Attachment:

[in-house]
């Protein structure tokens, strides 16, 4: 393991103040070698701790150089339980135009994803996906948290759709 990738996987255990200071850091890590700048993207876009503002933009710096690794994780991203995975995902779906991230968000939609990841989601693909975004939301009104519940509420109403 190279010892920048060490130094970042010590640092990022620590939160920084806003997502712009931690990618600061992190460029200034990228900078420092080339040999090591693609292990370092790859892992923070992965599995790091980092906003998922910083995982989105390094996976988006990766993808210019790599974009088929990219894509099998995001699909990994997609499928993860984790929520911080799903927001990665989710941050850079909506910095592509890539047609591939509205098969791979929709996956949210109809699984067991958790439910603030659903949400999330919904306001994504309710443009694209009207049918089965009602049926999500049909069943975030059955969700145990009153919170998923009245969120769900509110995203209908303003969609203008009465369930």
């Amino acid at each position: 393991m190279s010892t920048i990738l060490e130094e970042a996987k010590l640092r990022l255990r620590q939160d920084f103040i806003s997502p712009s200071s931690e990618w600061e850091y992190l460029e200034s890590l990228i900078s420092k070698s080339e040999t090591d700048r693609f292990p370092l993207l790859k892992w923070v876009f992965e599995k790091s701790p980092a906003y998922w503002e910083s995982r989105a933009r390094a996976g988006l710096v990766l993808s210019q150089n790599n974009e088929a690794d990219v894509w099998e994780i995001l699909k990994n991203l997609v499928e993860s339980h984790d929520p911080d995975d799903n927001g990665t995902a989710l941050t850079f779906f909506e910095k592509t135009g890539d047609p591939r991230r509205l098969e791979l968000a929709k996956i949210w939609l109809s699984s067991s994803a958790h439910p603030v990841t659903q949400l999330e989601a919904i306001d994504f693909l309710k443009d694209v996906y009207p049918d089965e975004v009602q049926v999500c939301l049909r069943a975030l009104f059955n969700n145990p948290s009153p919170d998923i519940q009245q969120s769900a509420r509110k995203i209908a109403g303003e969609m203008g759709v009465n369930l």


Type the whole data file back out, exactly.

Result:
[in-house]
């Protein structure tokens, strides 16, 4: 393991103040070698701790150089339980135009994803996906948290759709 990738996987255990200071850091890590700048993207876009503002933009710096690794994780991203995975995902779906991230968000939609990841989601693909975004939301009104519940509420109403 190279010892920048060490130094970042010590640092990022620590939160920084806003997502712009931690990618600061992190460029200034990228900078420092080339040999090591693609292990370092790859892992923070992965599995790091980092906003998922910083995982989105390094996976988006990766993808210019790599974009088929990219894509099998995001699909990994997609499928993860984790929520911080799903927001990665989710941050850079909506910095592509890539047609591939509205098969791979929709996956949210109809699984067991958790439910603030659903949400999330919904306001994504309710443009694209009207049918089965009602049926999500049909069943975030059955969700145990009153919170998923009245969120769900509110995203209908303003969609203008009465369930």
């Amino acid at each position: 393991m190279s010892t920048i990738l060490e130094e970042a996987k010590l640092r990022l255990r620590q939160d920084f103040i806003s997502p712009s200071s931690e990618w600061e850091y992190l460029e200034s890590l990228i900078s420092k070698s080339e040999t090591d700048r693609f292990p370092l993207l790859k892992w923070v876009f992965e599995k790091s701790p980092a906003y998922w503002e910083s995982r989105a933009r390094a996976g988006l710096v990766l993808s210019q150089n790599n974009e088929a690794d990219v894509w099998e994780i995001l699909k990994n991203l997609v499928e993860s339980h984790d929520p911080d995975d799903n927001g990665t995902a989710l941050t850079f779906f909506e910095k592509t135009g890539d047609p591939r991230r509205l098969e791979l968000a929709k996956i949210w939609l109809s699984s067991s994803a958790h439910p603030v990841t659903q949400l999330e989601a919904i306001d994504f693909l309710k443009d694209v996906y009207p049918d089965e975004v009602q049926v999500c939301l049909r069943a975030l009104f059955n969700n145990p948290s009153p919170d998923i519940q009245q969120s769900a509420r509110k995203i209908a109403g303003e969609m203008g759709v009465n369930l």